I know. I know. I've only been promising this post since like July. Well, here it is. I finally sat down to edit these picture, so I'm proud to present our chicken coop reveal!
When I decided that I wanted chickens, I knew that I wanted a cute coop. My husband promptly told me that he WAS NOT building me a "Pinterest-worthy" coop. I'm not sure if he realizes this or not, but I think that this is TOTALLY a "Pinterest-worthy" coop! I'm so in love with it. Sometimes I just stare at it after I feed the chickens.
Now, we don't have plans to share or a total dollar amount for our coop yet. I really don't want to know how much we spent on it. I CAN tell you that buying a pre-fab building and converting it would probably be simpler and just as cheap.
Ok, on to the tour!
The brick pad in front of the door there is actually made of bricks that were just in a pile on the farm. Most of our other supplies we tried to buy at the local lumber and hardware stores, but even then, trips to Menards were plentiful.
I wanted the chickens to be near the bees when we let them out to forage because chickens help eat other bugs that may invade the hive. However, I didn't anticipate the chickens wanting to spend more time in the woods because of the shade and protection from predatory birds. We've added blueberry bushes near the hive so hopefully that will when they grow a bit they provide the chickens with more cover to spend more time by the hive.
I love having the nesting boxes open to the outside so we don't have to go into the coop to gather eggs. I put pine shavings in the boxes and so far our eggs have been super clean. Also, I put golf balls in all of the boxes before the hens started laying to encourage them to lay in all of the boxes. This seems to have worked because we've had eggs in all of the boxes.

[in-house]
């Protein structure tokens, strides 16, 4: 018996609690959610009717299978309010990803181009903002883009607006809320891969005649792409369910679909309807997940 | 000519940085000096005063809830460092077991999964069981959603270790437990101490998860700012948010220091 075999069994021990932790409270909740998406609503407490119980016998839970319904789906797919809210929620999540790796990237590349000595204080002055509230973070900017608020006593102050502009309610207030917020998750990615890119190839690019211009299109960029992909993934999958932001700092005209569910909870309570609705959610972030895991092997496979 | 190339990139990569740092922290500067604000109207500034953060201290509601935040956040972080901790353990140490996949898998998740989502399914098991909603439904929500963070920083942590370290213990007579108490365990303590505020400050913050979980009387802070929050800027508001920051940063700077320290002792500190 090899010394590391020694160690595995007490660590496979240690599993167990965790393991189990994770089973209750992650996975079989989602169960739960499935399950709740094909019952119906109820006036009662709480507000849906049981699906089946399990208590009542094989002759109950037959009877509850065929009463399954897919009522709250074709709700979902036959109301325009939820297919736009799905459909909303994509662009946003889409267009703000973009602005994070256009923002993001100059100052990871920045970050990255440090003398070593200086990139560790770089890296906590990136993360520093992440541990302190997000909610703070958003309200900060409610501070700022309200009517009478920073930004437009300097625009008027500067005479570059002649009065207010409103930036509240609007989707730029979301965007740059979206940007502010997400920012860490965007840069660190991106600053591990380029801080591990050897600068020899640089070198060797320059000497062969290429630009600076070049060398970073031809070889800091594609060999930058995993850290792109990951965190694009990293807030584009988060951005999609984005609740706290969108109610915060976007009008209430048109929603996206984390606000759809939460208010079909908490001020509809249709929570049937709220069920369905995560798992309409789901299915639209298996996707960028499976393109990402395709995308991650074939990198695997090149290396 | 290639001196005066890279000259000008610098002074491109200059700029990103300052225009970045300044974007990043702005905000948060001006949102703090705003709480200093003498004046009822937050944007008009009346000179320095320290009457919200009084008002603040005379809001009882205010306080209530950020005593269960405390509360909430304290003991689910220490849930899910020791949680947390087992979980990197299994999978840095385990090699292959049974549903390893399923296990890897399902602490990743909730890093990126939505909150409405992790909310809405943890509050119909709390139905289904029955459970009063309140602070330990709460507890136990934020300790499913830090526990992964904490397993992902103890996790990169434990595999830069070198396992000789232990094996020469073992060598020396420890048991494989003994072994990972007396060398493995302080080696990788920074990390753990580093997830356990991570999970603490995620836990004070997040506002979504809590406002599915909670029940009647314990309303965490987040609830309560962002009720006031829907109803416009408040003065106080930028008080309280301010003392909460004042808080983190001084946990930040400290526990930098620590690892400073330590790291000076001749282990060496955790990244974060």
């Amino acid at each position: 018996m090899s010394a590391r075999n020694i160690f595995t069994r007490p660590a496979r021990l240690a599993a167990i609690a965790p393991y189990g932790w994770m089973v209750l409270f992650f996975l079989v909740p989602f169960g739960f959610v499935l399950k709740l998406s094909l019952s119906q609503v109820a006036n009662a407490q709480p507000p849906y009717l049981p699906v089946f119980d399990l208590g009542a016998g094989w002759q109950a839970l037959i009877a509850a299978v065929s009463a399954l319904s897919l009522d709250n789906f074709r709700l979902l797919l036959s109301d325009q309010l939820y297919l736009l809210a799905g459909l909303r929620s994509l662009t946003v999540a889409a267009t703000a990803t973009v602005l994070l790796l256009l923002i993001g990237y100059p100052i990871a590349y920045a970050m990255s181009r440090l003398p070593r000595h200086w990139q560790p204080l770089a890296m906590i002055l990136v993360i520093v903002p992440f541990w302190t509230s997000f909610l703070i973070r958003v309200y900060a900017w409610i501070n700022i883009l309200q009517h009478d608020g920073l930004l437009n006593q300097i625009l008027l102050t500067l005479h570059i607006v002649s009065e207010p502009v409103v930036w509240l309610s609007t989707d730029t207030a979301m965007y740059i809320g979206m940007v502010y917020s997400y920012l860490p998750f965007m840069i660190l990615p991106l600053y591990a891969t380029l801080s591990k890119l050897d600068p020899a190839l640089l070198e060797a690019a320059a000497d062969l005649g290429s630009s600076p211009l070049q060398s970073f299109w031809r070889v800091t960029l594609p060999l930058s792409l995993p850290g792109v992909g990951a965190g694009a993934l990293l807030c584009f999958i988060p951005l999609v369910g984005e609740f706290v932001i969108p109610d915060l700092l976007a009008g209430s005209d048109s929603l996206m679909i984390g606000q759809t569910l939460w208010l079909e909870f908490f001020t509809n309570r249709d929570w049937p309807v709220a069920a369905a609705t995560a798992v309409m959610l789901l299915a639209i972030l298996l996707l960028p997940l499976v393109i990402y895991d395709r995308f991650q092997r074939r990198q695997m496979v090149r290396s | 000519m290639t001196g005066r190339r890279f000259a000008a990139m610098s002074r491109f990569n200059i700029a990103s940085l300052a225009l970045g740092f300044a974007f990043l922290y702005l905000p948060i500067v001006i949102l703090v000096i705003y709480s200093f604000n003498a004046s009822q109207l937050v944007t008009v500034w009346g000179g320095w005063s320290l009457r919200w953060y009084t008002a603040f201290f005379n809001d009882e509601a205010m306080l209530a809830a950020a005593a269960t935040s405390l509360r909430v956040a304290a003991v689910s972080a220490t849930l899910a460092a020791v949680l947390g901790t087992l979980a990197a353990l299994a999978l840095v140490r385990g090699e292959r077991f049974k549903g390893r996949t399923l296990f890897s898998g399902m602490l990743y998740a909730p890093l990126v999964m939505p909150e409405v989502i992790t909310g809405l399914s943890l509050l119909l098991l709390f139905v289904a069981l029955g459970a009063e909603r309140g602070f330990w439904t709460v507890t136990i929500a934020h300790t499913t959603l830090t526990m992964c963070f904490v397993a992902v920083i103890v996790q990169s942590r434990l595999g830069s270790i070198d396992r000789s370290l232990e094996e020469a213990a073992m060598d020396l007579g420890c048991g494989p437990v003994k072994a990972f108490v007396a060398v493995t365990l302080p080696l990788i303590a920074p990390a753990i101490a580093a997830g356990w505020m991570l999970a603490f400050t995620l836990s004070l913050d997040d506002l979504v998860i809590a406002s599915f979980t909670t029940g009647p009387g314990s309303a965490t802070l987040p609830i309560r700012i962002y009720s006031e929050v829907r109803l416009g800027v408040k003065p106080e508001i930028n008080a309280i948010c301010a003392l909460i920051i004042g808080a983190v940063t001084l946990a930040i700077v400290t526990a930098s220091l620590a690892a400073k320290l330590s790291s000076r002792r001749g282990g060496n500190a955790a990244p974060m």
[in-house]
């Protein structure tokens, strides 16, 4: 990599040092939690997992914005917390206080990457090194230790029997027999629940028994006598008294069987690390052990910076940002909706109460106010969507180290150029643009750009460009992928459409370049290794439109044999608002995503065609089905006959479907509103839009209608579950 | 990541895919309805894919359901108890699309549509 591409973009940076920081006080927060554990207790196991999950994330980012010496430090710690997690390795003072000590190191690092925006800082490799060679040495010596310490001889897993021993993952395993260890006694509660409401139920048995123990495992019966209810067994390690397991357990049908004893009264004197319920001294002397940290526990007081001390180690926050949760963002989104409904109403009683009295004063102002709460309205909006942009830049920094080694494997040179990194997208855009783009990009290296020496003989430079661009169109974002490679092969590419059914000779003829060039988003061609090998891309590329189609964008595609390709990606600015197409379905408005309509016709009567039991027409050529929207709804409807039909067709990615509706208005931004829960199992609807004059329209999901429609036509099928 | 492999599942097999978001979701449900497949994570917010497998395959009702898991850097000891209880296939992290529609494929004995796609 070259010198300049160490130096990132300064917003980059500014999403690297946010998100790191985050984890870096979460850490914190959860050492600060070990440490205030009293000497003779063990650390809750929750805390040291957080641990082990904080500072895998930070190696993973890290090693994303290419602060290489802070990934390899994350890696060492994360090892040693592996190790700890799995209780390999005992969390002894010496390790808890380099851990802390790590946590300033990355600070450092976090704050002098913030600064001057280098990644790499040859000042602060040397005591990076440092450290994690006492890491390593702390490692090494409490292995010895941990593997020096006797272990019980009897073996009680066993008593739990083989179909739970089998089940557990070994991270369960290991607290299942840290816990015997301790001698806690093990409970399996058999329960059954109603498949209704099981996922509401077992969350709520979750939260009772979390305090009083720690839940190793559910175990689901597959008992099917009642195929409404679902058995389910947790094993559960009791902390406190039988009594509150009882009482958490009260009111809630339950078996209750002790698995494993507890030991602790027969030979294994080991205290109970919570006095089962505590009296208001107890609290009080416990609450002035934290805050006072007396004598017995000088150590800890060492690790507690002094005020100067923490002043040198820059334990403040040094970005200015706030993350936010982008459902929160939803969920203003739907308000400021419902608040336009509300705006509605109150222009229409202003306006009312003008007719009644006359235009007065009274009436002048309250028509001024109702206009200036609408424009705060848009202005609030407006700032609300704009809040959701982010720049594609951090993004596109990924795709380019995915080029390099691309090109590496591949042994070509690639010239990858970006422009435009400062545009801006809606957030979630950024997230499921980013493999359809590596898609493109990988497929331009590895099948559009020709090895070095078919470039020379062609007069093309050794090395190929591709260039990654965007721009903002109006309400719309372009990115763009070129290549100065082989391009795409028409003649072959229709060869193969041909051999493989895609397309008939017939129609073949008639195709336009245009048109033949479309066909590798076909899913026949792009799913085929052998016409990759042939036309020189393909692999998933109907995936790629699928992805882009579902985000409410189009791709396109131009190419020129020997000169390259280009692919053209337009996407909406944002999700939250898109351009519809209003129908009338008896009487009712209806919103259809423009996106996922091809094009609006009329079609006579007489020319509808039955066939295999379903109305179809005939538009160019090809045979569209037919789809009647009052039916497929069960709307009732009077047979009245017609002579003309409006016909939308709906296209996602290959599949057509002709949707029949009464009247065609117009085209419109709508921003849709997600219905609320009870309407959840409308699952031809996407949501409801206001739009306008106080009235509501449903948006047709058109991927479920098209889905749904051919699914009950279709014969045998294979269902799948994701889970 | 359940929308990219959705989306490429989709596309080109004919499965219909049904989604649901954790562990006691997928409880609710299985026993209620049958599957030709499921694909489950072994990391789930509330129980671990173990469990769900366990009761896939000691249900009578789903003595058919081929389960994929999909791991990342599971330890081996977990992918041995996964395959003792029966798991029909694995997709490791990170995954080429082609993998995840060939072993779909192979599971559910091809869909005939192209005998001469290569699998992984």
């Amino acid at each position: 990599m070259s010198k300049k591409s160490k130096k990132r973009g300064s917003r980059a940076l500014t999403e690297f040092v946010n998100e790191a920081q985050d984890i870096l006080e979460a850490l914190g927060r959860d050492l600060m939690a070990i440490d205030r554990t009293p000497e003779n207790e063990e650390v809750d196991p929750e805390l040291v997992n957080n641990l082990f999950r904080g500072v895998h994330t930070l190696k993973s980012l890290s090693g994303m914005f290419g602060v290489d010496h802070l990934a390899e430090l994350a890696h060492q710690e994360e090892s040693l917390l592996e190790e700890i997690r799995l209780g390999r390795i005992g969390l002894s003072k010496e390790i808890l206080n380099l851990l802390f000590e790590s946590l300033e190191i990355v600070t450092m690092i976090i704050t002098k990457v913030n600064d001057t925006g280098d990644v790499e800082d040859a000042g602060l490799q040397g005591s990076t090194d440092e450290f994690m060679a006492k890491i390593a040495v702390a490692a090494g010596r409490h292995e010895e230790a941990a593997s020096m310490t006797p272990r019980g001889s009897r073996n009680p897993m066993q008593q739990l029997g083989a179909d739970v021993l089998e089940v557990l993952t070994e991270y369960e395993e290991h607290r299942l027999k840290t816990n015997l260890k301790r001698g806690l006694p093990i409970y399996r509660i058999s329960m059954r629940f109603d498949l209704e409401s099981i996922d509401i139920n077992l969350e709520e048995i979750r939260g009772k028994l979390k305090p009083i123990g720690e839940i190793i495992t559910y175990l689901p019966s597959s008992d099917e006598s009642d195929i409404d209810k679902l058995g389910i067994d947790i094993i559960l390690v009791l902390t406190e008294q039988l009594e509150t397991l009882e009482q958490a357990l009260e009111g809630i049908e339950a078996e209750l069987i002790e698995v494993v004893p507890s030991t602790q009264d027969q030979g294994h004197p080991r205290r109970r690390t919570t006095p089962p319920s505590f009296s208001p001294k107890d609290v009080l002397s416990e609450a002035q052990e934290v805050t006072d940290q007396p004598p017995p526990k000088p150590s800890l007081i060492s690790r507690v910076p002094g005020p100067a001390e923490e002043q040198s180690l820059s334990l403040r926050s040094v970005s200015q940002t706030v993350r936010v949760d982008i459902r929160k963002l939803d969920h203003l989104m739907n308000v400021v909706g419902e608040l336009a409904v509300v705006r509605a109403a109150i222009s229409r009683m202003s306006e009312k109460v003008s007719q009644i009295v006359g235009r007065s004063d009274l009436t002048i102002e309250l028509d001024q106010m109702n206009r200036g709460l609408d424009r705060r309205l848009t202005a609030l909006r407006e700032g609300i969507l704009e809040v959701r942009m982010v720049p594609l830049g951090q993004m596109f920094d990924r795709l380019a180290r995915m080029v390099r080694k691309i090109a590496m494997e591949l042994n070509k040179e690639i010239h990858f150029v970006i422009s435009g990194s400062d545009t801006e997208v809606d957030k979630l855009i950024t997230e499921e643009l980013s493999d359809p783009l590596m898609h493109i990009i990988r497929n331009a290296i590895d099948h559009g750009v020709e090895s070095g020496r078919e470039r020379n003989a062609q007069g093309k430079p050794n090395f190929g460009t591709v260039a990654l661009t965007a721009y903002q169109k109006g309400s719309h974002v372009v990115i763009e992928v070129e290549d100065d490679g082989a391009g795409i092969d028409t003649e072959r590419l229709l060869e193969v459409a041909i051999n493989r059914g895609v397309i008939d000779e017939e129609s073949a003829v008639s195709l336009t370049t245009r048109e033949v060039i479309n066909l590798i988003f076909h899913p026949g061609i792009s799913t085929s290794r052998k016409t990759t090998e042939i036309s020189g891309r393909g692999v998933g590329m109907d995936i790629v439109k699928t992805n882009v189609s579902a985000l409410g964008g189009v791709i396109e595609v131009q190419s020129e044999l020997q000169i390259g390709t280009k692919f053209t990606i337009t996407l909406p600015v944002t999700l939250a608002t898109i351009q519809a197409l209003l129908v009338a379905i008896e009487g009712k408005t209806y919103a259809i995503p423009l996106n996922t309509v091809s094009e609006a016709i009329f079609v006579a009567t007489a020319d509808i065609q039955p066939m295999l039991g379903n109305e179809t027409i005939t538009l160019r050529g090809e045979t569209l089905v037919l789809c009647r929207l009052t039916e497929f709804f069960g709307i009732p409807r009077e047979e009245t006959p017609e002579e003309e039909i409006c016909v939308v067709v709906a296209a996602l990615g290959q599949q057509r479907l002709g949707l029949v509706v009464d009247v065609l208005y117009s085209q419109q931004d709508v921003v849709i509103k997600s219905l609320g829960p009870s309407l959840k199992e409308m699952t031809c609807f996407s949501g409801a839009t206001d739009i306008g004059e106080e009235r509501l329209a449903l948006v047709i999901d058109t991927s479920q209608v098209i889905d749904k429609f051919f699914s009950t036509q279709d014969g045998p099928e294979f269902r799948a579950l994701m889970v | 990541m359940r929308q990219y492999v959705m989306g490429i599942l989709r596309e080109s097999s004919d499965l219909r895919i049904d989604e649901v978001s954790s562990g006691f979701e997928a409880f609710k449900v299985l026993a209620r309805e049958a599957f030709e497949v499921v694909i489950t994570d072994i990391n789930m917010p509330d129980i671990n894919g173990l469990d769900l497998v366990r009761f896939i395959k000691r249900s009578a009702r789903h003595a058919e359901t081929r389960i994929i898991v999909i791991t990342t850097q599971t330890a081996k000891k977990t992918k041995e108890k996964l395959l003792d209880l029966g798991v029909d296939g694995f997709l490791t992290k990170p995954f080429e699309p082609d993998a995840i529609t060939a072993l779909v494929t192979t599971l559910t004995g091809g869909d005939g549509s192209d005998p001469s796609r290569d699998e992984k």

Both of my signs are from Bainbridge Mercantile. They have the cutest farm signs!
My husband made the door to the run out of 2x4's. We plan to let grass grow over the gravel, but having the gravel will hopefully prevent standing water from gathering around the coop.
One day while my husband was on travel, I came out to see raccoon paw prints all the way at the top of the side of our coop! So, even though the space up there (which we have for ventilation) is only about two inches, we added the wire mesh to prevent predators from entering.
Inside we have the roosting steps. We have 12 hens and two roosters and they all fit on the top two bars. We also use the hanging feeder and waterer to keep shavings and rocks out of them both. When you build your coop, you do want to make sure that you keep your nesting boxes higher than the bottom rung of your roosting ladder.
Well, that's it! Thanks for stopping by!